• Handle: RePEc:eee:jfinec:v:105:y:2012:i:2:p:393-411 DOI: 10.1016/j.jfineco.2012.01.006
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    References listed on IDEAS

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    Cited by:

    1. David Bardey & Denis Gromb & David Martimort & Jérôme Pouyet, 2016. "Drugs, Showrooms and Financial Products: Competition and Regulation when Sellers Provide Expert Advice," PSE Working Papers halshs-01400841, HAL.
    2. van Ooijen, Raun & van Rooij, Maarten C.J., 2016. "Mortgage risks, debt literacy and financial advice," Journal of Banking & Finance, Elsevier, vol. 72(C), pages 201-217.
    3. Roman Inderst & Marco Ottaviani, 2013. "Sales Talk, Cancellation Terms and the Role of Consumer Protection," Review of Economic Studies, Oxford University Press, pages 1002-1026.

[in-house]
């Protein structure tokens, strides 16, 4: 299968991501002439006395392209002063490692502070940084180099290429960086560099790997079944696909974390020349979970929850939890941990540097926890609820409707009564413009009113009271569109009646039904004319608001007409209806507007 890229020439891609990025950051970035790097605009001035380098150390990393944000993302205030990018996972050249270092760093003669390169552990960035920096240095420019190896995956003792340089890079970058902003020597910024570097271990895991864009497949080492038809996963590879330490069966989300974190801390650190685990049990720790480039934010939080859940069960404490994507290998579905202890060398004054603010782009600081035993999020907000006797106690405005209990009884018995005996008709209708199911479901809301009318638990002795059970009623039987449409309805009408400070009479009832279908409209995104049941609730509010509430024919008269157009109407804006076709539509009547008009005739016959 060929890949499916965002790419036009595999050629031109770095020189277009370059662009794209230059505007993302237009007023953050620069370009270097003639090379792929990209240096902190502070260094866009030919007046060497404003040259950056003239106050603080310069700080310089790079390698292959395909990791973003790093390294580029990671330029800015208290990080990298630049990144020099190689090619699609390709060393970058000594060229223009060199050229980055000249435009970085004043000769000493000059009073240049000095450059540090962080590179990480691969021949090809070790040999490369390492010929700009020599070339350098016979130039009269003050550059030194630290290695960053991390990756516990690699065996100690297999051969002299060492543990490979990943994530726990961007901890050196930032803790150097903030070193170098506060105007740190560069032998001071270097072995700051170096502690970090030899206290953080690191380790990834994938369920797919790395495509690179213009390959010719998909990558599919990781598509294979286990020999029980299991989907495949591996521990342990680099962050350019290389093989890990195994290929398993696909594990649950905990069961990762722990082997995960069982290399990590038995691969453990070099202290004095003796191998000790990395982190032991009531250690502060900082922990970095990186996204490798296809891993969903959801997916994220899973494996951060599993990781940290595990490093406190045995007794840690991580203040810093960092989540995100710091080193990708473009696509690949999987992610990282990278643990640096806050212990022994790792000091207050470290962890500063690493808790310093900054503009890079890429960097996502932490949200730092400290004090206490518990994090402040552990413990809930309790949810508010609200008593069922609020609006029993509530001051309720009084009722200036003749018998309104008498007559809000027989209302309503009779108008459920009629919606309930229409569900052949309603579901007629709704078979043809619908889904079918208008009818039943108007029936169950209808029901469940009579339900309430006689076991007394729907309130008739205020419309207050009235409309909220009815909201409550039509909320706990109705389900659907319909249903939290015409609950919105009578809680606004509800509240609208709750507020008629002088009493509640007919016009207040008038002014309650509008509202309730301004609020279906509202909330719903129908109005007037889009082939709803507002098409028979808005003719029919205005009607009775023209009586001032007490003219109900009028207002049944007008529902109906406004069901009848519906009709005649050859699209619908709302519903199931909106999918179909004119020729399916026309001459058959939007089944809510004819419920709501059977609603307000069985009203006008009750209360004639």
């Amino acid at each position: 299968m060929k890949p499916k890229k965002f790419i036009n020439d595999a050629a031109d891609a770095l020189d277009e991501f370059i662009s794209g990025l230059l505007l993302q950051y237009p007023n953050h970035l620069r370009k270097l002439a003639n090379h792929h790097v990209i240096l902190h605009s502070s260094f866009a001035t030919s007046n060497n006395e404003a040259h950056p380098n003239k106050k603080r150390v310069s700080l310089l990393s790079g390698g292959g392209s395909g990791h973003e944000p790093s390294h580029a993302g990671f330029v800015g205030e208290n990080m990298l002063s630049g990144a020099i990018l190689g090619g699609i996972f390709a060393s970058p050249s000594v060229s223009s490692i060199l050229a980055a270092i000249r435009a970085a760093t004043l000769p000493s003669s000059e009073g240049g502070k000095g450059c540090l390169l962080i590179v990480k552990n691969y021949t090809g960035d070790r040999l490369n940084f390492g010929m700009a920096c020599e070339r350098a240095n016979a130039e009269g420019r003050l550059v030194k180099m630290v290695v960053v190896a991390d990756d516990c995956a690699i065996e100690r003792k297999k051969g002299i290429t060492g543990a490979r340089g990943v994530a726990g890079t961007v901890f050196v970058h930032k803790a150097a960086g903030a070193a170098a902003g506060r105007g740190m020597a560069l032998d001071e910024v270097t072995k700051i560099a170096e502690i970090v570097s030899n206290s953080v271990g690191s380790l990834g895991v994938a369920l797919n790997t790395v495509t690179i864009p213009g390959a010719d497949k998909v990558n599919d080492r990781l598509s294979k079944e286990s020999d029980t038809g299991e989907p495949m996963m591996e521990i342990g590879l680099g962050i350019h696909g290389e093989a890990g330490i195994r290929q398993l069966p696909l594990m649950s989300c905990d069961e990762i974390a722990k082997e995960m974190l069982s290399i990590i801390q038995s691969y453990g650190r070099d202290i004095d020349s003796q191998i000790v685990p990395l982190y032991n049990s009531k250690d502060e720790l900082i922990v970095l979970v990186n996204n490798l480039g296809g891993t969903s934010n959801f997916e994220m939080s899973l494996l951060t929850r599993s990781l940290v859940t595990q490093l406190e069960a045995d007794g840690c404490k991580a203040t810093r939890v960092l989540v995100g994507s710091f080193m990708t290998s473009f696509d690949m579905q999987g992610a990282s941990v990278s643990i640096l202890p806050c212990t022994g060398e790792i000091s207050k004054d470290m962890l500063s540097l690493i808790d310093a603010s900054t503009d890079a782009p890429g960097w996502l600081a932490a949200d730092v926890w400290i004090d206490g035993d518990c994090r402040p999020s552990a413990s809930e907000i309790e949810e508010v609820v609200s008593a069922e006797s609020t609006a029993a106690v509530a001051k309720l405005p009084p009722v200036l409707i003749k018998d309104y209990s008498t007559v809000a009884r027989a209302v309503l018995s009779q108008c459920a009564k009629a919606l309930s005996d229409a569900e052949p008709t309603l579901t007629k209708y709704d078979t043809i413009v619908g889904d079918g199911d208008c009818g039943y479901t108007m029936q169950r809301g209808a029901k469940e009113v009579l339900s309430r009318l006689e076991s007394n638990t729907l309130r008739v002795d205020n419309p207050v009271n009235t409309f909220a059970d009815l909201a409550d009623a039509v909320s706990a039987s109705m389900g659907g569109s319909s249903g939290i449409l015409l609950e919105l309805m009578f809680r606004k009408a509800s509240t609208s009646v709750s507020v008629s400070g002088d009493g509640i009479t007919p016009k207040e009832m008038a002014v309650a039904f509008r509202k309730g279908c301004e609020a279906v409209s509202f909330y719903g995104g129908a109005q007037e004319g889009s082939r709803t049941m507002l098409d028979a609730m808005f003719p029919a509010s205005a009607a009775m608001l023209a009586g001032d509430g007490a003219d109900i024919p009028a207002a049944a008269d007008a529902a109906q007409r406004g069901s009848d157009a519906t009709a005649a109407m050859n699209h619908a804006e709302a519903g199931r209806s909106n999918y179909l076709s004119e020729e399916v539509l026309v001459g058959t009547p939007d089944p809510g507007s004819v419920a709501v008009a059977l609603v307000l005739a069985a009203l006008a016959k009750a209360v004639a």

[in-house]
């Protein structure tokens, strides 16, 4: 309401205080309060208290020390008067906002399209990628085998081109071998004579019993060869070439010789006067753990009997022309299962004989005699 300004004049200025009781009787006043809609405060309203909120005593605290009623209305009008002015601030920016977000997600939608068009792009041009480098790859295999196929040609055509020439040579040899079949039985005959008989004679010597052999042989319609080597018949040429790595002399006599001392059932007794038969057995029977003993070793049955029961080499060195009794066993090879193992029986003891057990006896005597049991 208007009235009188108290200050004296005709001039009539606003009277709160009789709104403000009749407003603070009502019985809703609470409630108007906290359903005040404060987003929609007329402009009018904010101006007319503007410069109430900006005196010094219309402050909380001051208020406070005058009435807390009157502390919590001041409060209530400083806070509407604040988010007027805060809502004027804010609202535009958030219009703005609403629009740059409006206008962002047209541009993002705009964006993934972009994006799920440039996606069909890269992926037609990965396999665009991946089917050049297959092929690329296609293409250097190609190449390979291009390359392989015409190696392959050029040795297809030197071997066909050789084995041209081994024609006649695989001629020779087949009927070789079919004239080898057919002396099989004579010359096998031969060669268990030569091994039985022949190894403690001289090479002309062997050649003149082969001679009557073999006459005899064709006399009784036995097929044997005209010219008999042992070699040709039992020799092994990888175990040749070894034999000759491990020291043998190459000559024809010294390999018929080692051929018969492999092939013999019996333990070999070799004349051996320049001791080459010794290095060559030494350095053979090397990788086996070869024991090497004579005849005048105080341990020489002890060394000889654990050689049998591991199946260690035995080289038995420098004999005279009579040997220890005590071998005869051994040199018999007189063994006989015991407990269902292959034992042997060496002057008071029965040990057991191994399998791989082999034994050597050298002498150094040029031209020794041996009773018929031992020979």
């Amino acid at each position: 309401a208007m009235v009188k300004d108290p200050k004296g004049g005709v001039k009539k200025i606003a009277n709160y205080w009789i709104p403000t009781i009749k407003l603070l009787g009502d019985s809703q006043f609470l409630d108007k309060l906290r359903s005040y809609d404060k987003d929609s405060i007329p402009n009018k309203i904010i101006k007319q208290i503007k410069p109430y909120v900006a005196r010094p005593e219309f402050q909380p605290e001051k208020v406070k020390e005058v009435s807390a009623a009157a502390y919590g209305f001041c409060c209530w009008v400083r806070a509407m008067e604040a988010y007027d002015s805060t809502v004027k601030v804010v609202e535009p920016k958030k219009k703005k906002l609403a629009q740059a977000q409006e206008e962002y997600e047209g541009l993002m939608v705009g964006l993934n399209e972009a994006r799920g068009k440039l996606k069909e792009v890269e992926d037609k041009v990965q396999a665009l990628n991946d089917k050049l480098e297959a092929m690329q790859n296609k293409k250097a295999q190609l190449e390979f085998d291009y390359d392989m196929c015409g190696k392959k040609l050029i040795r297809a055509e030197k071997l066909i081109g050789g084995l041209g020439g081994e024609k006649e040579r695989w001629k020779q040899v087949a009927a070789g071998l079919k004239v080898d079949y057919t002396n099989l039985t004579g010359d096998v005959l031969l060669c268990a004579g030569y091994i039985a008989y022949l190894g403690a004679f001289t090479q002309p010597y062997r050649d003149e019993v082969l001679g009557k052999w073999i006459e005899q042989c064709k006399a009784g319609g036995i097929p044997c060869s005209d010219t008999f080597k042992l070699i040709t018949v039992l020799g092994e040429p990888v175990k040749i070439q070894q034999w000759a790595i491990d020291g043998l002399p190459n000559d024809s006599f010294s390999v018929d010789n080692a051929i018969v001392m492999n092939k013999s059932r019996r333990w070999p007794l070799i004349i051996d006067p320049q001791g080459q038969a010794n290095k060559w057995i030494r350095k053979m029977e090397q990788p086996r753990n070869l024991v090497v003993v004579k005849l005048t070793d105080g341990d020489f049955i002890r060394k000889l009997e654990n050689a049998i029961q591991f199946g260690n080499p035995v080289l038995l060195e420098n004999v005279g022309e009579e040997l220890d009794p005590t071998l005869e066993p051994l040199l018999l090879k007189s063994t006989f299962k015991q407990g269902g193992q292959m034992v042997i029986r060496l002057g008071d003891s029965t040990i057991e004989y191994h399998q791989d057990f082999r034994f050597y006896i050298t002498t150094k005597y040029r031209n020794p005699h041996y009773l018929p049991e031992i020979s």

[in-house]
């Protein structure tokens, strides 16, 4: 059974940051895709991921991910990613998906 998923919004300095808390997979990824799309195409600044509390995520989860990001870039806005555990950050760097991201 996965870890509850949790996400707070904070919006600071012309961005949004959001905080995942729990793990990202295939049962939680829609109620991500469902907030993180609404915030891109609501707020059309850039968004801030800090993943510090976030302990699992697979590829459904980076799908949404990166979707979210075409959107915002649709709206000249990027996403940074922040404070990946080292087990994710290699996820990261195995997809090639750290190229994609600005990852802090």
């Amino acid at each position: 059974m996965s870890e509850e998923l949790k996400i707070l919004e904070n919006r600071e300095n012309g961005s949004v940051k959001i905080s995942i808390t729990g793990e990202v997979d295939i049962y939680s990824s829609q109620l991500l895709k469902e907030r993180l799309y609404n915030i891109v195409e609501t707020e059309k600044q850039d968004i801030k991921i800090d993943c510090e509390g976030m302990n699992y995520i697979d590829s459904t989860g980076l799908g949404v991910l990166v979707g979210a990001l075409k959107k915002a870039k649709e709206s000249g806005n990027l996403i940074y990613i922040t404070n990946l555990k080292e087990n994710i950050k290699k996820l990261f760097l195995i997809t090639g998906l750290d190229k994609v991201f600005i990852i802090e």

4. Jennifer Brown & Dylan B. Minor, 2012. "Misconduct in Credence Good Markets," NBER Working Papers 18608, National Bureau of Economic Research, Inc.
    5. Luigi Guiso & Eliana Viviano, 2015. "How Much Can Financial Literacy Help?," Review of Finance, European Finance Association, vol. 19(4), pages 1347-1382.
    6. Calcagno, Riccardo & Monticone, Chiara, 2015. "Financial literacy and the demand for financial advice," Journal of Banking & Finance, Elsevier, vol. 50(C), pages 363-380.
    7. Daniel Hoechle & Stefan Ruenzi & Nic Schaub & Markus Schmid, 2017. "The Impact of Financial Advice on Trade Performance and Behavioral Biases," Review of Finance, European Finance Association, pages 871-910.